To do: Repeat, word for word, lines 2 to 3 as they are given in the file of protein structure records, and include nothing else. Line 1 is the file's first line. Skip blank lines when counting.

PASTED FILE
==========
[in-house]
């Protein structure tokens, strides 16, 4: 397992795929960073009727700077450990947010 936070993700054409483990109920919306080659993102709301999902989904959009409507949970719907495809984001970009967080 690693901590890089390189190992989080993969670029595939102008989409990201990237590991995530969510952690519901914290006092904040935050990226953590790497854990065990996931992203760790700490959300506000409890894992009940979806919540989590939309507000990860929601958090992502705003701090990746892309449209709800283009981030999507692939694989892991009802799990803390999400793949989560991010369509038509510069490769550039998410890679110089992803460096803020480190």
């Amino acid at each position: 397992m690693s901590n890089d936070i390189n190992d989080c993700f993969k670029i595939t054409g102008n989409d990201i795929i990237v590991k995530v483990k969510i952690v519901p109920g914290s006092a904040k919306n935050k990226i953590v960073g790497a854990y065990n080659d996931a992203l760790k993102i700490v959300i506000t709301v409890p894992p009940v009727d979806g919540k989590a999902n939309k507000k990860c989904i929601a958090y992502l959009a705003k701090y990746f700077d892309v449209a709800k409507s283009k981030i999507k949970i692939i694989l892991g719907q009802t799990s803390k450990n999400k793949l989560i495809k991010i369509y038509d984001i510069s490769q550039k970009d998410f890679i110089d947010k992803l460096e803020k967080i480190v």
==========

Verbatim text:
């Protein structure tokens, strides 16, 4: 397992795929960073009727700077450990947010 936070993700054409483990109920919306080659993102709301999902989904959009409507949970719907495809984001970009967080 690693901590890089390189190992989080993969670029595939102008989409990201990237590991995530969510952690519901914290006092904040935050990226953590790497854990065990996931992203760790700490959300506000409890894992009940979806919540989590939309507000990860929601958090992502705003701090990746892309449209709800283009981030999507692939694989892991009802799990803390999400793949989560991010369509038509510069490769550039998410890679110089992803460096803020480190």
């Amino acid at each position: 397992m690693s901590n890089d936070i390189n190992d989080c993700f993969k670029i595939t054409g102008n989409d990201i795929i990237v590991k995530v483990k969510i952690v519901p109920g914290s006092a904040k919306n935050k990226i953590v960073g790497a854990y065990n080659d996931a992203l760790k993102i700490v959300i506000t709301v409890p894992p009940v009727d979806g919540k989590a999902n939309k507000k990860c989904i929601a958090y992502l959009a705003k701090y990746f700077d892309v449209a709800k409507s283009k981030i999507k949970i692939i694989l892991g719907q009802t799990s803390k450990n999400k793949l989560i495809k991010i369509y038509d984001i510069s490769q550039k970009d998410f890679i110089d947010k992803l460096e803020k967080i480190v």